We are pleased to announce a virtual meeting for the presentation of the first GOGREEN Data release and science results, hosted by the Waterloo Centre for Astrophysics. The public portion of the meeting will run from 10am-2pm EDT on Monday Aug 24, and 10am-12pm EDT on Tuesday Aug 25. To be included on future emails, and to receive the password-protected Zoom link on August 21, please register here. There is no registration fee. A preliminary agenda will be released shortly.
GOGREEN is a spectroscopic and photometric survey of 21 galaxy cluster systems at 1<z<1.5. Its foundation is a Gemini Large and Long Program conducted over five years (2014-2019), using GMOS imaging and spectroscopy to characterize galaxy populations in these clusters. In addition, deep (AB>24) multiwavelength imaging from ground and space (including Spitzer and HST/WFC3) has been obtained for all systems. The Data Release includes fully reduced images and spectra, with catalogues of advanced data products including redshifts, line strengths, stellar masses and rest-frame colours. Spectroscopy, imaging and catalogues from the GCLASS survey (Muzzin et al. 2012) of clusters at slightly lower redshift 0.8<z<1.3 is also included in the Release.
The GOGREEN survey was optimized to tackle key questions around the evolution of galaxies. To this end there was an emphasis on obtaining unbiased spectroscopy over a wide range of stellar masses (Mstar> 2 x 1010M☉ ) and halo masses (1013 - 1015M☉), at a redshift approaching the peak of the star formation activity in the Universe. The combined spectroscopic sample of GCLASS and GOGREEN includes over 2000 redshifts, including nearly 800 cluster members.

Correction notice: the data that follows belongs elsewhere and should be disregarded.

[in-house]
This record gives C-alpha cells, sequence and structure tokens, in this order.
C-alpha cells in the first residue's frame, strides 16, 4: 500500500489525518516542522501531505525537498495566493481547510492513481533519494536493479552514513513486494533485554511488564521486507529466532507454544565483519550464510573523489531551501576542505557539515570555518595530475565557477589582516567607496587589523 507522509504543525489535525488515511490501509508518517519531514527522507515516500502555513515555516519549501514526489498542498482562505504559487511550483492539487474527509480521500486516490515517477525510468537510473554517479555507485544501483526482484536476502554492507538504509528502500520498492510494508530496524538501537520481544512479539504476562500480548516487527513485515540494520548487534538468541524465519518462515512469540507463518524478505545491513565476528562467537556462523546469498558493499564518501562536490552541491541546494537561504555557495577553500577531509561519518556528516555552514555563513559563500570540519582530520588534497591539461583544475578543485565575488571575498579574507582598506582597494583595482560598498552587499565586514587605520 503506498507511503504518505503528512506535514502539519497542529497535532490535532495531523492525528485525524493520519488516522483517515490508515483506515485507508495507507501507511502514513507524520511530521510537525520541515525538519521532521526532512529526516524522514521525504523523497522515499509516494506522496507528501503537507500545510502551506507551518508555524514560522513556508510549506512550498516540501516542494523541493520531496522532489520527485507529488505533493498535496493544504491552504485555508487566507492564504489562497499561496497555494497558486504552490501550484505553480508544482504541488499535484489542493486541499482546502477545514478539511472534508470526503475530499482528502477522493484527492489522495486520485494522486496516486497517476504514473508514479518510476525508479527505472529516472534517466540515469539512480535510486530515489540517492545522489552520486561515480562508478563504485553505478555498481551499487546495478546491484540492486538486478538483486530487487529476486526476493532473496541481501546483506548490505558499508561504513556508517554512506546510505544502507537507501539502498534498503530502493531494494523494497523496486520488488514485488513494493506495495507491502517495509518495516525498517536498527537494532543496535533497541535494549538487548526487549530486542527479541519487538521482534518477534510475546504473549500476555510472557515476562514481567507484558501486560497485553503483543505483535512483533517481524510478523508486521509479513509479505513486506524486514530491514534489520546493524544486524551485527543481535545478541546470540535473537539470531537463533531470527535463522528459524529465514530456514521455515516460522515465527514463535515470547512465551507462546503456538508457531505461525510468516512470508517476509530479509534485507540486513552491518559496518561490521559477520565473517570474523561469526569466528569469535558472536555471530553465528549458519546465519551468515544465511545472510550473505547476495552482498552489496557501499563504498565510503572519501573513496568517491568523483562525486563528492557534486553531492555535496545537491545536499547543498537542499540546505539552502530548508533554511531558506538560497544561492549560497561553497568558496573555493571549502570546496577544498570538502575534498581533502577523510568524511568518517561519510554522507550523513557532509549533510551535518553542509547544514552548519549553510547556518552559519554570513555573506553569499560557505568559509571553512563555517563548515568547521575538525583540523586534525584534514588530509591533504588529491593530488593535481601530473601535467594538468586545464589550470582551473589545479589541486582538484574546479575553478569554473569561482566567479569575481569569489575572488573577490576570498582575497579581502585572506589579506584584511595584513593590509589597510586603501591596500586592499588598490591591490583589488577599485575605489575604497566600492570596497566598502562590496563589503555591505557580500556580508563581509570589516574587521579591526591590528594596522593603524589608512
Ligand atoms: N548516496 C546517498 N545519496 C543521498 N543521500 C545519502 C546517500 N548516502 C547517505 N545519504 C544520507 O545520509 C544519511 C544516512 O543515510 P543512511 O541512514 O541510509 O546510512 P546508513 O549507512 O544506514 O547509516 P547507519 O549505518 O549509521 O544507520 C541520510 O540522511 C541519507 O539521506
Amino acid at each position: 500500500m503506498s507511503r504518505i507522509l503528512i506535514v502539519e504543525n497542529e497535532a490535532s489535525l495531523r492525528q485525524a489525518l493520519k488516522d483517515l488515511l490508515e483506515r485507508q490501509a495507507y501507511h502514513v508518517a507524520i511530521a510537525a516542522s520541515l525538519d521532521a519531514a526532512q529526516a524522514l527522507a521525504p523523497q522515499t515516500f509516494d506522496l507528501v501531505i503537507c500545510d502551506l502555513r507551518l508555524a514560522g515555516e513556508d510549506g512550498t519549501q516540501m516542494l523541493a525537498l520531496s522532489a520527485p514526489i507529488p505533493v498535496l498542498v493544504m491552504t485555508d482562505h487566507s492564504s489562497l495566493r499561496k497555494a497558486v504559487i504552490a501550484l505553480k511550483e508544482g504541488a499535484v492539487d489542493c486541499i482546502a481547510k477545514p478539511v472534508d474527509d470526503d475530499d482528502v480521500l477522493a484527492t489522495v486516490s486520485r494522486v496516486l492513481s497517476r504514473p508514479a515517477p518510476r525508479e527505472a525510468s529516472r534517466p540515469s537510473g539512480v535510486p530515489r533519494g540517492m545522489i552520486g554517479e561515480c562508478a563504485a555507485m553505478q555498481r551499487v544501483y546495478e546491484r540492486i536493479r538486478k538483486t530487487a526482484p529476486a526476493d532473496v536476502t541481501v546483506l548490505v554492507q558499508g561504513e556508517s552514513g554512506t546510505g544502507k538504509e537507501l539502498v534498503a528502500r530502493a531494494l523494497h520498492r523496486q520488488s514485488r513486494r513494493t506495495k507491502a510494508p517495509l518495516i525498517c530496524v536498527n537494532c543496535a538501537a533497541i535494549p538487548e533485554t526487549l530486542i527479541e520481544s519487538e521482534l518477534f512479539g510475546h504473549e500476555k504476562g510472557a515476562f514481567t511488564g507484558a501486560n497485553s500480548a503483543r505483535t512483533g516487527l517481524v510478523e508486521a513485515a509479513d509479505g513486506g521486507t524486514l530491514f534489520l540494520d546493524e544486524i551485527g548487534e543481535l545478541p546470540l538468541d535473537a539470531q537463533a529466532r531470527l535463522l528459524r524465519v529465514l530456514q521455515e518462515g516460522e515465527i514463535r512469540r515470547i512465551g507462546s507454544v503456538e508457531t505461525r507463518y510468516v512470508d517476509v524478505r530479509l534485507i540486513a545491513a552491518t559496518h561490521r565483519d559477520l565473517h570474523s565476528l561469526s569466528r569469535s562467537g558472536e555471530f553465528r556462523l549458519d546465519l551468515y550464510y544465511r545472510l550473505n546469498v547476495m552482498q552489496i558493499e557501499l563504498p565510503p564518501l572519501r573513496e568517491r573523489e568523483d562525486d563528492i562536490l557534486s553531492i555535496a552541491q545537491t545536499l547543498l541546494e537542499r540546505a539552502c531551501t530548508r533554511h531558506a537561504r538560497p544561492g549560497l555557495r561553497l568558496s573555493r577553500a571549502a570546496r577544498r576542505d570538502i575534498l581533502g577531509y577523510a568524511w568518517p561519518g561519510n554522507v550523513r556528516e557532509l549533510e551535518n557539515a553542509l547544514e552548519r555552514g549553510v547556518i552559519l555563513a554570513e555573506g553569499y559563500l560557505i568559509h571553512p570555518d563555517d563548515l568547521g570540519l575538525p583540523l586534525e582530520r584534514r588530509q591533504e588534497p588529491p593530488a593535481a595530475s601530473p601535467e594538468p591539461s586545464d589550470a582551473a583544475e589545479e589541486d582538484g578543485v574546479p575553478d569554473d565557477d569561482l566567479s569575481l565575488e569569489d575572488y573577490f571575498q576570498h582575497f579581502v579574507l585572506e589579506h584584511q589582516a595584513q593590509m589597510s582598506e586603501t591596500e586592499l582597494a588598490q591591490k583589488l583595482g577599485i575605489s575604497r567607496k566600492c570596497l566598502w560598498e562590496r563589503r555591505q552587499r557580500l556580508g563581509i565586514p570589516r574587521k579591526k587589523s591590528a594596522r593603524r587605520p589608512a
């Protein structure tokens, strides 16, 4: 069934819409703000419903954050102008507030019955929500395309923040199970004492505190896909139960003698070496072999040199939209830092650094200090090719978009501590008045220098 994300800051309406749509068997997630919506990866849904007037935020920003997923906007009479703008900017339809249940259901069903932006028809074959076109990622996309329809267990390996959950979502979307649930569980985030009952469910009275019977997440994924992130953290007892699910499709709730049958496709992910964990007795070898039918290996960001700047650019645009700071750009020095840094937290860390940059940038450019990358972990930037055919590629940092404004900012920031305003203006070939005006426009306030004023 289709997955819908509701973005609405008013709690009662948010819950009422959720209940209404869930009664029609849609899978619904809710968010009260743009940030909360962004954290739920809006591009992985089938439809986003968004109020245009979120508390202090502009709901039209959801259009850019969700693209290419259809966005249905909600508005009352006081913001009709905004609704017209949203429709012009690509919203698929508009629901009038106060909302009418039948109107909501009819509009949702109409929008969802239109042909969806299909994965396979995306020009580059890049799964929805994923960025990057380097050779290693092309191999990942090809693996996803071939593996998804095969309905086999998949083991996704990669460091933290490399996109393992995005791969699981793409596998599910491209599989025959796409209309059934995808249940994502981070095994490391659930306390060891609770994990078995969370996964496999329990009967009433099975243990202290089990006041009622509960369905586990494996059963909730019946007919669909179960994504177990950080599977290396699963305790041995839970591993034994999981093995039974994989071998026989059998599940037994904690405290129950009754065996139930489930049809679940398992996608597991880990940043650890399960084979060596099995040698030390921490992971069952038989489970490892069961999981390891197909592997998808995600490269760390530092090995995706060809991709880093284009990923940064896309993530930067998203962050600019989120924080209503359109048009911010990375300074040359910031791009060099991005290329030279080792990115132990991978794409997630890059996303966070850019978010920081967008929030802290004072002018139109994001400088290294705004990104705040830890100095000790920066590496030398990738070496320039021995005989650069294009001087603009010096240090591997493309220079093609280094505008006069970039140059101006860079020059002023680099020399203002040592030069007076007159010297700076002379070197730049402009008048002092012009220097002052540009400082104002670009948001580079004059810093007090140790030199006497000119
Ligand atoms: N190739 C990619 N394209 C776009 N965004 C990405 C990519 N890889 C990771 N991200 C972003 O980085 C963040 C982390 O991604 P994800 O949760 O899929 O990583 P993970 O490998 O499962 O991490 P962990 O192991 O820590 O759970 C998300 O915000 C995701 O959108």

In addition to a description of the data, the meeting will include a summary of published and forthcoming science results from the survey. These results include an analysis of how the main sequence of star-forming galaxies depends on their environment at 1<z<1.5, and how the quiescent galaxy population is built up over time. We find strong evidence that the physical processes responsible for the quenching of star formation in dense environments at z>1 are fundamentally different from those that dominate clusters at z=0.
More information about the survey can be found at http://gogreensurvey.ca
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